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Letter: Board Of Pod People

When we first campaigned for two of the trustees who still sit prominently on the Island Trees Board of Education, we had such hope and faith in them. Together, we were going to win the Memorial School’s name back and replace the old boys’ club with honest, caring people. There was talk of a new superintendent, solar energy and running a clean administration with all-American values. When the votes were counted and we won two seats, we were so excited. We were in good hands. 

 

And at first we were. The Island Trees Memorial Middle School was rededicated. Our two trustees put in thousands of hours—attending dozens of meetings, studying stacks of material and scrutinizing the budget. It was tedious work, often boring, and it took them away from their families and leisure time. They were hard workers. 

 

Then, fairly rapidly, a horrible thing  happened—our board members, the people we campaigned for—morphed into their own old boys’ club. It was like “The Invasion of the Body Snatchers.” It was like pods had taken over the people we had voted for. 

 

Fast forward to 2014. Now we’re not only fighting to preserve our beloved hero Lt. Stephen E. Karopczyc’s name on his building, we’re fighting for the actual building, and Mrs. Gallow’s school, and our public library, and the land on Farmedge Road. 

 

Plus, we’re also battling to keep our Levittown way of life—sing-family homes and wide green fields for the children. Not a massive project with a big black-top parking lot, and hundreds of vehicles choking our streets. 

 

How did this happen? How did people we believed in, people we trusted—how could they even consider selling Stephen’s school to a ruthless developer who doesn’t care one iota that the school is dedicated to a U.S. Congressional Medal of Honor recipient? 

 

What happened to the board’s sense of honor and pride? They should be setting the standard and setting it high. They should be moving heaven and hell to keep that building in A-1 shipshape condition. But what are they doing? They’re plotting to take a sledgehammer to our hearts and bring eternal shame on Island Trees.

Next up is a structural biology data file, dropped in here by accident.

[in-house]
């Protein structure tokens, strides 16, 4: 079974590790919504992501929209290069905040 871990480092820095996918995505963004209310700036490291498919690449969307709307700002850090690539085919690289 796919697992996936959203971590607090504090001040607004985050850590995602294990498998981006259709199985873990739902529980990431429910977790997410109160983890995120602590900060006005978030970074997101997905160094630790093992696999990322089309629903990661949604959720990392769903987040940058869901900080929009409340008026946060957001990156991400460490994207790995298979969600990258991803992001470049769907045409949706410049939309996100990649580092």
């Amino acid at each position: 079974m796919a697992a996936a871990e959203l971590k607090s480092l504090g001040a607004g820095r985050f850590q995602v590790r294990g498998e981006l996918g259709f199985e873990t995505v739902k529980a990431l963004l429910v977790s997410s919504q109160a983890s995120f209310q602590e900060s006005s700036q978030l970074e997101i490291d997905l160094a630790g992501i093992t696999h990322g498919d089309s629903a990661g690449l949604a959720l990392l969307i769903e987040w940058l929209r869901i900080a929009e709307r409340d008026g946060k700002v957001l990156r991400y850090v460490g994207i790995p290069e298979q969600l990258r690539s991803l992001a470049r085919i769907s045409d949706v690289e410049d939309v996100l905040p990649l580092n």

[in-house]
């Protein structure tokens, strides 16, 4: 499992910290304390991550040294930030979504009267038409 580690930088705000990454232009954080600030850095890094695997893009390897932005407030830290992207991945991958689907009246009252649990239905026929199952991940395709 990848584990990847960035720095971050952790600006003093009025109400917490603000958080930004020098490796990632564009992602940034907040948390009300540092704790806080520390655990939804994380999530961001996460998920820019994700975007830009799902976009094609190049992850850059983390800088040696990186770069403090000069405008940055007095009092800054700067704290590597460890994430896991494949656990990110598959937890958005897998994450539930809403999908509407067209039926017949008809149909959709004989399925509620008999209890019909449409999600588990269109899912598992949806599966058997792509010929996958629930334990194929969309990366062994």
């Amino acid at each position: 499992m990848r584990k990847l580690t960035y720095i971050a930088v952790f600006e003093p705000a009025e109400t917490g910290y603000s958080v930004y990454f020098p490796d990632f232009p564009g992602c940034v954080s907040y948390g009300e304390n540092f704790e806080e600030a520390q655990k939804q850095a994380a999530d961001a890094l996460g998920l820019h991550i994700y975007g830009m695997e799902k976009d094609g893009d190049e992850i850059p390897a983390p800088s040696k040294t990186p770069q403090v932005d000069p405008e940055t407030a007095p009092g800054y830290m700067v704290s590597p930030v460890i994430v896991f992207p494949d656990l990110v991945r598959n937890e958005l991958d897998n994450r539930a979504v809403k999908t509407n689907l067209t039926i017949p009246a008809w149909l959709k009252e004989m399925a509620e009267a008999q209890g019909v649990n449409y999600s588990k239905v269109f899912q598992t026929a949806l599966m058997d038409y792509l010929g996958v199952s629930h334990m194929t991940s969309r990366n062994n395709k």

And all this baloney about renaming something for these “historic figures” shows how a school board and a staff of highly educated people just don’t get it. They consistently value a college degree over a private first class. 

 

We should not have to tell the board members what’s right and what’s wrong. They should know. How could good people go so terribly wrong? 

 

Blame it on human nature. Call it elitism. In the end, it’s just plain sad that a campaign which started out with so many exciting ideas and positive plans, and a grand sweeping spirit of America came full circle—back to an old boys’ club. 

 

I urge everyone to vote for Brian Fielding, Paul Giambona, and Mike Rich who—in big block letters—clearly pledge to save our memorial, our schools and our library. In doing so, they will be saving the very soul of Island Trees. 

 

Dale Bertan

 

Island Trees Class of ‘68

News

A group of Levittown parents are voicing their concerns with letting their children walk to school, since it would mean they would continue to cross Hempstead Turnpike.

 

“My kid has to cross [Hempstead Tpke.] daily without a crossing guard,” said Division Avenue parent Wendy Lantigua. 

 

For Lantigua and others, the dangers of Hempstead Turnpike became all to real after 13-year-old Brianna Soplin was struck and killed by a hit-and-run driver, last June. Not to mention the fact that another 14-year-old Levittown student suffered multiple injuries after being struck in hit-and-run, last February. 

On Sept. 14, Hempstead town officials joined family and friends of fallen New York City paramedic Rudy Havelka, to unveil the re-dedication of Birch Lane in Levittown. 

While surviving the World Trade Center attacks on Sept. 11, 2001, Havelka wou ld later die of an illness related to his service at Ground Zero.


Sports

The annual One Love Long Island (OLLI) Yoga Festival takes place at the Sands Point Preserve on Sunday, Sept. 21 from 8:30 a.m. to 6 p.m. All profits will be donated to organizations that support survivors of human trafficking, locally and globally. 

 

The festival will unite 16 Long Island yoga studio communities in a round robin of the traditional yogic practice of 108 Sun Salutations from 9:30 a.m. to noon, whose offerings will look to create long-term and sustainable solutions to eradicate the human trafficking epidemic by raising funds and awareness for the cause.  

As a fitness coach and a mother, Melissa Monteforte of Locust Valley knows how important it is to stay healthy, and how difficult it can be for women to make themselves, and their health, a priority. Wanting to help women take charge and feel more in control, she organized the Fit & Healthy Mamas Annual 5K run, now in its third year, which took place on Saturday, Sept. 13 at Eisenhower Park in East Meadow.

 

“I felt like running was the best outlet when I became a mother; it’s such a great way to get fit and feel healthy and I wanted to share that with other moms,” says Monteforte, 31. “I wanted women to feel celebrated, no matter their fitness level, and to put their health first.”


Calendar

IT Board of Ed - September 17

All Star Comedy - September 18

Irreversible Paul Lynde - September 19


Columns

1959: The Year The Music Stopped Playing
Written by Michael A. Miller, mmillercolumn@gmail.com

The Eccentric Heiress Of ‘Empty Mansions’
Written by Mike Barry, MFBarry@optonline.net

Yellow Margarine And A Pitch For The Ages
Written by Michael A. Miller, mmillercolumn@gmail.com